Henry Fonda did not receive an Oscar nomination for portraying Abraham Lincoln in Young Mr. Lincoln.
Daniel Day-Lewis's Oscar winning turn as Abraham Lincoln was often noted for his use of a higher pitched, said to be more accurate, voice in his portrayal of Abe Lincoln. That was not the first higher pitch voiced Lincoln to be found, as that's what one will hear in Henry Fonda's performance as Lincoln. Now to be fair it really is basically Fonda's normal voice, which happens to be a great fit, though I don't think the similarities to Day-Lewis's work stop there by any means though. Fonda is made in the film to look more like Lincoln, perhaps slightly overdone in terms of the nose. However Fonda does not just leave the makeup to do the work as he attempts to imitate the man. It's pretty fascinating since unlike imitating someone from modern times Fonda only had paintings and photographs to go off of. Fonda though captures the unique manner of Lincoln found in those sources from his very proper posture, to even the way he sits upon a railing. It never feels like artifice and Fonda manages to make it feel like a natural aspect of the character.
Now this being a biography film of the period means it's not going to be all that hard hitting so to speak. We are given a fairly simple portrait of Abe Lincoln as well an honest guy of course, and his actual biographical portion is pretty short. We only given a glimpse into his relationship with Mary Todd, and his tragic one with Ann Rutledge is shown to be especially short here. To Fonda's credit though he is thoroughly charming in the moments we are given for those possible romances, and manages to make Ann's loss rather moving despite just how swiftly it is handled. The scenes depicting Lincoln out of the public eye are indeed very few though Fonda still succeeds in making a believable depiction of an honest man. Fonda never feels as though he is forcing these qualities and just exudes them as he should. He earns Lincoln's stature, and no not just his height, and makes for a convincing honest Abe. The highlight of his performance though comes in the highlight of the film where he must go about defending two men accused of murder.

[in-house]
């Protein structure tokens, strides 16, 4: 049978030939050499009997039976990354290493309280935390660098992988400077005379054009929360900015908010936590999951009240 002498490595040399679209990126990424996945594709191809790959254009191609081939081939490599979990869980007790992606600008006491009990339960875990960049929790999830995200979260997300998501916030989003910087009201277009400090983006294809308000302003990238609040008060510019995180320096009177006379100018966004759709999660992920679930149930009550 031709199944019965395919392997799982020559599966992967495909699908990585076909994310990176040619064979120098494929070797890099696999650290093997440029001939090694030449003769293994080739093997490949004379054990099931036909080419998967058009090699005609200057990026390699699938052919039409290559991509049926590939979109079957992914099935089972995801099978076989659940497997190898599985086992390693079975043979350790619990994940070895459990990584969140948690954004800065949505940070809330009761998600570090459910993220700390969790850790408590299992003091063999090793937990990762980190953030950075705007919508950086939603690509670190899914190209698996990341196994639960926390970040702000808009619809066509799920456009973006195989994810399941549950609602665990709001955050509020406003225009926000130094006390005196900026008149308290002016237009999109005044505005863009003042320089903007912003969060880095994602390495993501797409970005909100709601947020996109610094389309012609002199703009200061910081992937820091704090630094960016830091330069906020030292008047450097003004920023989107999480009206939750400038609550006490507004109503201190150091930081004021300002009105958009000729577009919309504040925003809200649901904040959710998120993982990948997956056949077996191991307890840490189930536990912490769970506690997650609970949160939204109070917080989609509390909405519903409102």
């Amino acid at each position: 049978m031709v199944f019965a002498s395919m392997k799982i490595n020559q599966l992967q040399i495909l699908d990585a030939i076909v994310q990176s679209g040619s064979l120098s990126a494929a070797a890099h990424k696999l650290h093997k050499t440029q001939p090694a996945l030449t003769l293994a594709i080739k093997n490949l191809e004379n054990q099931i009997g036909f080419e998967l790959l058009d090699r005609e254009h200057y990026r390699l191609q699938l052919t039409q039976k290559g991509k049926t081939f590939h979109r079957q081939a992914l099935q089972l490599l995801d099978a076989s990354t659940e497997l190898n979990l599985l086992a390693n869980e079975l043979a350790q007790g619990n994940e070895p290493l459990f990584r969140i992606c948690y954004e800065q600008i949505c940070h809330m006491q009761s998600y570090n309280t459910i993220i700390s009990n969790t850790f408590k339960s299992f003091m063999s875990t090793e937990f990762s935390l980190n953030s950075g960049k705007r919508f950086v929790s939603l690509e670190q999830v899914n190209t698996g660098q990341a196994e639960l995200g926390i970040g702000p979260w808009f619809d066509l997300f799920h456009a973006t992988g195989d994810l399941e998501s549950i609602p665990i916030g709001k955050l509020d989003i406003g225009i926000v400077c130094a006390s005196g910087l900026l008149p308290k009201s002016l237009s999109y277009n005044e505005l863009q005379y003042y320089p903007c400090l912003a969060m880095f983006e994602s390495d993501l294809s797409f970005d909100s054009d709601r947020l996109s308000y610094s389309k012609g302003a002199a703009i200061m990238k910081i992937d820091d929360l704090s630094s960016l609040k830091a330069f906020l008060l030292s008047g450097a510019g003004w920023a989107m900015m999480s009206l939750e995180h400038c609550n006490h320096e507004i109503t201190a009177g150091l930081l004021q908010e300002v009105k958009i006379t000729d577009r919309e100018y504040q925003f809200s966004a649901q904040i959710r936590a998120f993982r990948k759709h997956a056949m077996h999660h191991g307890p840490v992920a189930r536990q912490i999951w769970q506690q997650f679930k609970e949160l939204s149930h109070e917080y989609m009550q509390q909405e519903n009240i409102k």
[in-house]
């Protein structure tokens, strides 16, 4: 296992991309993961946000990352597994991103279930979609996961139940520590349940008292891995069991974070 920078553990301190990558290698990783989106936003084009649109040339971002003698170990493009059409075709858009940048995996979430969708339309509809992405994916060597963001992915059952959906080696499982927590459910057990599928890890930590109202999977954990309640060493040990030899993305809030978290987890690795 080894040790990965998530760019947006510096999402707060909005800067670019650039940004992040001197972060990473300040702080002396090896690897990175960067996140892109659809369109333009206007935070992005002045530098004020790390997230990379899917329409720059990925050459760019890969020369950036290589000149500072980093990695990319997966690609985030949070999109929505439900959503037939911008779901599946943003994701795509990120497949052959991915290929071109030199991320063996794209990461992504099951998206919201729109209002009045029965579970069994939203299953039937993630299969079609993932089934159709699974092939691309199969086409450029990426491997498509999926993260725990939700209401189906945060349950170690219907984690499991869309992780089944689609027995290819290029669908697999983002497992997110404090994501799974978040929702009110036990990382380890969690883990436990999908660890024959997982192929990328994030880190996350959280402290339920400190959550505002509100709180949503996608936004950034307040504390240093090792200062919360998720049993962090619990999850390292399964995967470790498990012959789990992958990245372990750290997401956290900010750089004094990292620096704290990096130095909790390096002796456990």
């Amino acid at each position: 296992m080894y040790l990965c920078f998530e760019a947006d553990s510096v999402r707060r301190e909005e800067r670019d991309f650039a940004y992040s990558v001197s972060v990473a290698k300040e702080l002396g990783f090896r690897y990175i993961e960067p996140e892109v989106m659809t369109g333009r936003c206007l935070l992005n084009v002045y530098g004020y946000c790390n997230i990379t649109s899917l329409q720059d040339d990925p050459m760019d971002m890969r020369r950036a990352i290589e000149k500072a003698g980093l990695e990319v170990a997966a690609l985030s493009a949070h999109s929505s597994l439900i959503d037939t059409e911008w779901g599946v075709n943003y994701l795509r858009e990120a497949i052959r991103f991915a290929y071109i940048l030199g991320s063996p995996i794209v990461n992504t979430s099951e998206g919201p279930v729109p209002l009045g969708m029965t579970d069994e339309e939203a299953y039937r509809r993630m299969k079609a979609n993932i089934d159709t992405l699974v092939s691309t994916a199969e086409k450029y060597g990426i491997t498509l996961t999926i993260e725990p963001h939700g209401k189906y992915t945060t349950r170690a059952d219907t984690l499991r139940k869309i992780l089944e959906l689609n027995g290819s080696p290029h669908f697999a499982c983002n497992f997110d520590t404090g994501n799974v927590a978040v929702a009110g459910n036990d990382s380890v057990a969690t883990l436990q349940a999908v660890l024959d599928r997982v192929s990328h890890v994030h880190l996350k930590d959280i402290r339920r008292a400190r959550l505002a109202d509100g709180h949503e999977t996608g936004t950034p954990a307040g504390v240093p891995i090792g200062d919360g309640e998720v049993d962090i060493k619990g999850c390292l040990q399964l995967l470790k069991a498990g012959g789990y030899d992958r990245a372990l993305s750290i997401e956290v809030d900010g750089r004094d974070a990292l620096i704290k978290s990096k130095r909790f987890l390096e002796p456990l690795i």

In the murder trial, as well as when Lincoln stops a lynch mob the night before, is where the comparisons to Day-Lewis's later work can be freely made. That is again his higher pitched voice is not all there is in terms of his similarities. Fonda goes about carrying himself not as that imposing sort of leader type that say was the way Walter Huston portrayed him in Abraham Lincoln. Fonda gives a nicely relaxed performance, that probably makes his mannerisms also come off as more authentic, as he portrays Lincoln not as man who forces his views or intelligence upon others. Instead Fonda so well conveys the easygoing nature of the man who convinces others to follow his lead almost through a friendly talk, not unlike Day-Lewis's later approach. The attempted lynching scene is absolutely brilliantly played by Fonda as he brings upon a certain self deprecating humor into Lincoln's argument that makes him persuasive in such an unassuming yet wholly effective fashion. Fonda is able to carry a fierce determination in his eyes, but always channels that determination in an understated fashion. The same goes for the trial itself as Fonda rarely even raises his voice so eloquently realizing a true statesman who convinces through a certain goodwill rather than outrage. Fonda suggests a man who allows the person he's trying to persuade choose for himself, he just simply helps the man find the right path. Fonda has that needed magnetism here as one can see the great president he will become even though we never get close to that part of the story here. I would not have minded if the film continued to allow Fonda to depict more of Lincoln's life because his approach here is noteworthy, and I can't help but wonder if he might have influenced Day-Lewis take on the man. It's very strong work from Fonda even within the limitations of the role and the film's story line.